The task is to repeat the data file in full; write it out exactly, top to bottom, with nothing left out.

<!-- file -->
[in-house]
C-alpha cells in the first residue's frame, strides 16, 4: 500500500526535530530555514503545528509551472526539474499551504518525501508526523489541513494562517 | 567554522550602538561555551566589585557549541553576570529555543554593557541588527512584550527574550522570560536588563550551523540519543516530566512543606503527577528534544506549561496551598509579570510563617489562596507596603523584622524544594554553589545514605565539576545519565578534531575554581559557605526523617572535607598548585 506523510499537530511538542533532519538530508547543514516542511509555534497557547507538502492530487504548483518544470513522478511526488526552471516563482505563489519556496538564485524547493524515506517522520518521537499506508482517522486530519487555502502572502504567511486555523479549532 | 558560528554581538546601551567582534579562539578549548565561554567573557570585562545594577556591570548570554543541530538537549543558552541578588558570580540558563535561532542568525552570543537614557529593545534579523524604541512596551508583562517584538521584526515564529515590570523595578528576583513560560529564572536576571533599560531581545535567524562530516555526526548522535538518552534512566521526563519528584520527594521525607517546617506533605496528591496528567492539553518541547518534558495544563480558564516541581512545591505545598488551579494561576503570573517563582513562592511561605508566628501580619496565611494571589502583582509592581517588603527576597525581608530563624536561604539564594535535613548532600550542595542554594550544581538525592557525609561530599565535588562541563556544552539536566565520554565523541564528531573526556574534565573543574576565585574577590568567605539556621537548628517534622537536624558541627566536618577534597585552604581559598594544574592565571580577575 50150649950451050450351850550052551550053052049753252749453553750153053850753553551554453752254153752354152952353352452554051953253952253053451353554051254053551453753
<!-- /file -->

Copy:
[in-house]
C-alpha cells in the first residue's frame, strides 16, 4: 500500500526535530530555514503545528509551472526539474499551504518525501508526523489541513494562517 | 567554522550602538561555551566589585557549541553576570529555543554593557541588527512584550527574550522570560536588563550551523540519543516530566512543606503527577528534544506549561496551598509579570510563617489562596507596603523584622524544594554553589545514605565539576545519565578534531575554581559557605526523617572535607598548585 506523510499537530511538542533532519538530508547543514516542511509555534497557547507538502492530487504548483518544470513522478511526488526552471516563482505563489519556496538564485524547493524515506517522520518521537499506508482517522486530519487555502502572502504567511486555523479549532 | 558560528554581538546601551567582534579562539578549548565561554567573557570585562545594577556591570548570554543541530538537549543558552541578588558570580540558563535561532542568525552570543537614557529593545534579523524604541512596551508583562517584538521584526515564529515590570523595578528576583513560560529564572536576571533599560531581545535567524562530516555526526548522535538518552534512566521526563519528584520527594521525607517546617506533605496528591496528567492539553518541547518534558495544563480558564516541581512545591505545598488551579494561576503570573517563582513562592511561605508566628501580619496565611494571589502583582509592581517588603527576597525581608530563624536561604539564594535535613548532600550542595542554594550544581538525592557525609561530599565535588562541563556544552539536566565520554565523541564528531573526556574534565573543574576565585574577590568567605539556621537548628517534622537536624558541627566536618577534597585552604581559598594544574592565571580577575 50150649950451050450351850550052551550053052049753252749453553750153053850753553551554453752254153752354152952353352452554051953253952253053451353554051254053551453753